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Guests from OpenStreetMap. Four Questions for Simone Cortesi

By 28 June 2016May 20th, 2020No Comments

After a tour around Berlin and a trip to Abano Terme, we return with some questions addressed to professionals who meet on our way, to get to know them better and open up a dialogue on new approaches that are changing the way of doing culture in our country.

This time it was Simone Cortesiunder the spotlight one of the key partners of the two-day Wikimuseums, with whom we shared a very intense event, full of satisfaction and well-positioned for the future of Italian museums and open data.

On Simone’s bio it says that OpenStreetMap, which he is one of the founders ofis a project which he firmly believes in, that he helped to create and which he has been involved in now for 12 years.  Since 2007 he has been freeing data from the Italian Public Administration and transforms them into maps. How?Why? Let’s find out more …

 You describe yourself as a NeoGeographer. Where does this passion for maps come from and how has open data and crowdsourcing changed the way we conceive them and use them?

I became passionate about neogeography when I had my first experiences with OpenData abroad. There was a lot of excitement surrounding this discipline and trying to get to grips with information that nobody had analysed before was already a peculiarity. Let me elaborate: the neogeographer does not just map out a road, he also wants to provide the user with information, for example, how safe is it to go down that road at night time. The thing that initially fascinated me most was precisely the possibility of integrating a geographic map with information that usually is not present in the traditional semantic field, and justifies, in my opinion, the close connection between geography and OpenData.

Often the usefulness of this information for users does not coincide with the interests of public administration. Today the wind is changing:what happens is that the authorities go to groups like OpenStreetMap to know what data it makes sense to collect or update, or to understand how to make them open. Istat, for example, did not have an OpenData initiative before we started talking about it together; with time, maybe with a little thanks to us, they have developed a process to build a license that has led to the liberalization of data.

Can you give us some other concrete examples on how open data can simplify the life of the PA? And the next challenges for those who work with OpenData?

Its usefulness? Here’s two very concrete examples: 70% of billposters are illegal but difficult to keep monitored, data collection and crowdsourcing could solve the problem. And again, many PA’s use shooting from cars equipped with cameras to monitor how much white lines on roads deteriorated, therefore avoiding costly inspections.

The open challenge? Overcoming technological issues, today perhaps the problem lies in having too much data to organise and update constantly and comparing old data with the new.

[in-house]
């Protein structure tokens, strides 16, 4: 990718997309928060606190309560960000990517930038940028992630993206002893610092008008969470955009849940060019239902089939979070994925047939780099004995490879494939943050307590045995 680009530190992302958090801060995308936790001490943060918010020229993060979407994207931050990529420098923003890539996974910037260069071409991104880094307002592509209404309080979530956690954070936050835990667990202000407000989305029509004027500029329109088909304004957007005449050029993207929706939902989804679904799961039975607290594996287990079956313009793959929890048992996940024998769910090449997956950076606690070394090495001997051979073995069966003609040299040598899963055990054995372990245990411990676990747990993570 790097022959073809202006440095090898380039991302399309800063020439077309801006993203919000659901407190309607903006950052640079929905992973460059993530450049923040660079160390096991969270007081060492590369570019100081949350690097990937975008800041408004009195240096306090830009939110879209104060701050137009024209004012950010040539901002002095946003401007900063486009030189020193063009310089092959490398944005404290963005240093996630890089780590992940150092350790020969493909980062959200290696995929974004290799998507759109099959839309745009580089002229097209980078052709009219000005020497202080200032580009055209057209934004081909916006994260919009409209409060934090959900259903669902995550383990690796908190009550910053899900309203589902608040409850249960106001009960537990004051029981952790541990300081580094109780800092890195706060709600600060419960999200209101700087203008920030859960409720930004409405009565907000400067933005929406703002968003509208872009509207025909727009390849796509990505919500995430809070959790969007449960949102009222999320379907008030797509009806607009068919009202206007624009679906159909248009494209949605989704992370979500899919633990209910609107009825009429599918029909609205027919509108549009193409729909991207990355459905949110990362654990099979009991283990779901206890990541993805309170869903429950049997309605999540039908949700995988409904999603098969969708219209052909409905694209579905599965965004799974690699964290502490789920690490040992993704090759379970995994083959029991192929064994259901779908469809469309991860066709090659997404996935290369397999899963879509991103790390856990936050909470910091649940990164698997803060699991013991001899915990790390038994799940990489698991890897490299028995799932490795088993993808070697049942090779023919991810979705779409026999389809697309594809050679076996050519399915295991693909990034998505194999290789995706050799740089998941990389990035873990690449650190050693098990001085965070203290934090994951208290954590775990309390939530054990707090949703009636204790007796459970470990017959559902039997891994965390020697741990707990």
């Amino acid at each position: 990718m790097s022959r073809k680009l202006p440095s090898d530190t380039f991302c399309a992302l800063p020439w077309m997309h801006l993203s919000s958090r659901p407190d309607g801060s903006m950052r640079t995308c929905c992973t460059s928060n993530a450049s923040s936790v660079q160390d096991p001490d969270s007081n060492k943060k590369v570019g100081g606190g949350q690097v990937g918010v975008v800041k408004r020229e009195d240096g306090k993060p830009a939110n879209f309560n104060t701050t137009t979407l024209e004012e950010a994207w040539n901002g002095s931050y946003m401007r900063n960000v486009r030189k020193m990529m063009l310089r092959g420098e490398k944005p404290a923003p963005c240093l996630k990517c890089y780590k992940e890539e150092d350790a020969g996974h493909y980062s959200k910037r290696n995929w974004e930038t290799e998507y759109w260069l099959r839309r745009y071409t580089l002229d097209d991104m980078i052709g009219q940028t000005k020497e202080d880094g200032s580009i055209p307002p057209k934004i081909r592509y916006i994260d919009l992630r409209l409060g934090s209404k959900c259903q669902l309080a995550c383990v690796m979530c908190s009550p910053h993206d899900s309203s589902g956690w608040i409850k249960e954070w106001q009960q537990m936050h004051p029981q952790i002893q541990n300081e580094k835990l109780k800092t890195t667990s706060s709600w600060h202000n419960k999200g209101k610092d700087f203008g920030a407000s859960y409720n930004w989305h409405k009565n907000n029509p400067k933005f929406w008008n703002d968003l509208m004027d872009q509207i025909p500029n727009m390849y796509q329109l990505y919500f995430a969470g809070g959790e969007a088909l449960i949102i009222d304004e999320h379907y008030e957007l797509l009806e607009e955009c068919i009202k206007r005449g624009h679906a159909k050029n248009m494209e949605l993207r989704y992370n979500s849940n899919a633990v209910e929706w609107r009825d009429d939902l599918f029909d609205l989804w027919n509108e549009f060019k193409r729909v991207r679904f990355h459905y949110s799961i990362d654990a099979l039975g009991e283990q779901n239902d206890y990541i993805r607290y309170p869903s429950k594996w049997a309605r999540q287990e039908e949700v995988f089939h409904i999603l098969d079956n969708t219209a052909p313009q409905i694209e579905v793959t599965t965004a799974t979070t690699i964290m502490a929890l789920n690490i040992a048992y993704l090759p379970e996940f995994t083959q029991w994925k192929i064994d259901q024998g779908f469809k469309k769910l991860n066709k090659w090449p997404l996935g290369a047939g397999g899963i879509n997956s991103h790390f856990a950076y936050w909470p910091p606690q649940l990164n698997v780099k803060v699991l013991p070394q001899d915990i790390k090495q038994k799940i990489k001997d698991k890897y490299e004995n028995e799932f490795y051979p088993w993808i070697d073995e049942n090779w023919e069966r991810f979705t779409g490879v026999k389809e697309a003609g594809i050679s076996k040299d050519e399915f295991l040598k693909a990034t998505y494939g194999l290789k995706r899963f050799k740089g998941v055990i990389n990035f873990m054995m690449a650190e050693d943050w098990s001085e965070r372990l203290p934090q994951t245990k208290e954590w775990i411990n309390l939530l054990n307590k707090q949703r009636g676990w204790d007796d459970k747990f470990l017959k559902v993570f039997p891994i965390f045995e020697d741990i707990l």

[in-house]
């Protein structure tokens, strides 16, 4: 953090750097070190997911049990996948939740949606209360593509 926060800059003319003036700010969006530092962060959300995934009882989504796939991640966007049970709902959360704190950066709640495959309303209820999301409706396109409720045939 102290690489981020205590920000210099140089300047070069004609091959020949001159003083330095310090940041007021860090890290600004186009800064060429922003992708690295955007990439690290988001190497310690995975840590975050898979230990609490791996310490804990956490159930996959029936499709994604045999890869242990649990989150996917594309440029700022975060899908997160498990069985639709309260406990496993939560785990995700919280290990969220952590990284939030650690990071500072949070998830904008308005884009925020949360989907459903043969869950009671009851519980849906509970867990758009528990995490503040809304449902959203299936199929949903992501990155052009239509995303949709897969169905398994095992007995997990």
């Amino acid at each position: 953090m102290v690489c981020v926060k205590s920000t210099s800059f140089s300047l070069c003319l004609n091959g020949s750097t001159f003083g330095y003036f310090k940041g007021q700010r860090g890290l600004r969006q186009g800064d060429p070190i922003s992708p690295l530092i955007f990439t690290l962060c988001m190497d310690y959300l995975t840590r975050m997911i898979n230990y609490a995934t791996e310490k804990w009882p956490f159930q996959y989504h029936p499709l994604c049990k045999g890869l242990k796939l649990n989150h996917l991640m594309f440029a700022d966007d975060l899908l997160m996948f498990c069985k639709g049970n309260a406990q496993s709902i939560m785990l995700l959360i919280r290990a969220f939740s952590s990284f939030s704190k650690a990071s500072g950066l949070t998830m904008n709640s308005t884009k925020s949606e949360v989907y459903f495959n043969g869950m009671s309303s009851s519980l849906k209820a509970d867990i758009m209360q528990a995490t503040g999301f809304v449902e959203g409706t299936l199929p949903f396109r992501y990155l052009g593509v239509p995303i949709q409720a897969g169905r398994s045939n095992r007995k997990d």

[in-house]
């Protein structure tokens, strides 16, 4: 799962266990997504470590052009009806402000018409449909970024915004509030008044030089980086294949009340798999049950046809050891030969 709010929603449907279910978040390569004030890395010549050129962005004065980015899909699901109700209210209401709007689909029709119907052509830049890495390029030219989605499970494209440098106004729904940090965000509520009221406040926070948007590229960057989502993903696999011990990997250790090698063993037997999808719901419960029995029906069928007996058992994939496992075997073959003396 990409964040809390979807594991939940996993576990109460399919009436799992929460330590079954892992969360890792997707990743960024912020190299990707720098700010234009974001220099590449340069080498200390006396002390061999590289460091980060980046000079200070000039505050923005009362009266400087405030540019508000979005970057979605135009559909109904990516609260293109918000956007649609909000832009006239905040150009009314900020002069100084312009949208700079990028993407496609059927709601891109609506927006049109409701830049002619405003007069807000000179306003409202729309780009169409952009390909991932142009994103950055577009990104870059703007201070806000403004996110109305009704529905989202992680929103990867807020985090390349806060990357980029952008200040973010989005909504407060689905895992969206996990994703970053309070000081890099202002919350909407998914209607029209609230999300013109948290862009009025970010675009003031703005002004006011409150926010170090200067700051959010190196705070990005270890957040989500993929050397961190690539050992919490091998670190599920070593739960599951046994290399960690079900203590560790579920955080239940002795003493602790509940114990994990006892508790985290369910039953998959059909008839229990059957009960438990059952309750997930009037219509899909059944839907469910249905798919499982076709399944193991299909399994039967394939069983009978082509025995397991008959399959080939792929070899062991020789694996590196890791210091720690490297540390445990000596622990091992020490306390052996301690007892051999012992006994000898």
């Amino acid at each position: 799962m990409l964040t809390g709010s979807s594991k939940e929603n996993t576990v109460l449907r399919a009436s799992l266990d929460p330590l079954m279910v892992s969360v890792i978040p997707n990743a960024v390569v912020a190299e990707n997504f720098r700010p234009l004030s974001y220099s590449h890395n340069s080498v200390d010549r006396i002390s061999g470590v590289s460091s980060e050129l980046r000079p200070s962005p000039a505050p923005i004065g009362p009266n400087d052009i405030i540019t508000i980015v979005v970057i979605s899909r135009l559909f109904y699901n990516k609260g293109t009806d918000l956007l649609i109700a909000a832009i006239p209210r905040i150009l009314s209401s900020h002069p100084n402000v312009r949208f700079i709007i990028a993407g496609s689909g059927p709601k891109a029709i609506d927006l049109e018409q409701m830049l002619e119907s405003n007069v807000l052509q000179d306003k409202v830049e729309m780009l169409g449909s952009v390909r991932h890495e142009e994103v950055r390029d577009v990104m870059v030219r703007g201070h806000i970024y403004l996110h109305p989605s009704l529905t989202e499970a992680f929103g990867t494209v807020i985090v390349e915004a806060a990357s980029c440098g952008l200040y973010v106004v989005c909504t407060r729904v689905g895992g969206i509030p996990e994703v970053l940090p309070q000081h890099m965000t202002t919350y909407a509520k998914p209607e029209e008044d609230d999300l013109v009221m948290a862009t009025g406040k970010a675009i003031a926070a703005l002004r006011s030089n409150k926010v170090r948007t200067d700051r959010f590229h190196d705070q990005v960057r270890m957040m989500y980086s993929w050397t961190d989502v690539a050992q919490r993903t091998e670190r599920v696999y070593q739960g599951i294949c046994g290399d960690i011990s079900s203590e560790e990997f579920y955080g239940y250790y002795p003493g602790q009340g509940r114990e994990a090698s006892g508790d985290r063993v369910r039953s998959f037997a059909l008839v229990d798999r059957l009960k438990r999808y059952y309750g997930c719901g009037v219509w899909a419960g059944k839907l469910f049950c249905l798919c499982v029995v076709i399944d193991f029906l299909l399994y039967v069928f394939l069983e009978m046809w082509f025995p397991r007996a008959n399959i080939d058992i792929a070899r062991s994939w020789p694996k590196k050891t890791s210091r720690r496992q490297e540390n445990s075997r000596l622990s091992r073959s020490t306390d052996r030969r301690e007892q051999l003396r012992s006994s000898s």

What would you say to those who today do not take into account the possibility of using both the user’s side, and the collaborator’s side, of collaborative platforms such as OpenStreetMap and Wikipedia?

If we’re talking about users, choosing some tools over others depends on its purpose and the benefits: Google Maps is a product adapted to many users who are generally looking for road information. OpenStreetMap instead is made for geospatial analysis and provides information on all the layers of the geographical area, so a map could tell you, for example, the maximum distance between two drinking fountains in all Italian towns.

From the collaborator’s side instead, I can tell you that,  to bring users to collaborate and use Wikipedia and OSM interfaces – that for many people is an obstacle – for about 8 years we have been organising local meetings and, for at least two years, we have made frequent regular meetings between Wikipedia and MDG’s. We understood that the meeting between experts and novices is very useful to bring new people to the platforms. The problem is still to go and intercept them, so I really appreciate BAM!’s work: you understand what we’re about but have managed to speak to a much larger number of users, compared to the numbers we can engage.

Cultural heritage and openness of data: where are we at? What road are you going down? Has the reform stimulated a dialogue between institutions and supporters of open data?

L’Italia fatica a riprendersi dalla crisi economica e le prospettive non sono di certo rosee. Contribuire a rendere liberi i dati e consentire la riproduzione di immagini in alta risoluzione del patrimonio culturale è un incentivo fondamentale per la ripresa del turismo. Mi spiego meglio: se un ente impedisce l’utilizzo delle proprie immagini, può guadagnare qualcosa per concedere l’autorizzazione all’utilizzo. Rinunciare a quel minimo guadagno per rendere open e gratuiti i proprio dati significherebbe dare un’enorme diffusione delle proprie bellezze, per mano degli utenti del web, e aumentare esponenzialmente il numero di visitatori.

Italy is struggling to recover from the economic crisis and the outlook is certainly not rosy. Helping to free data and allow the reproduction of images of cultural heritage in high resolution is a key driver of the recovery of tourism. Let me explain: if an entity prevents the use of their images, it can make money by allowing them to be used. Giving up that small earning to make open and free data just means allowing a huge spreading of their beauty by web users, and exponentially increasing the number of visitors.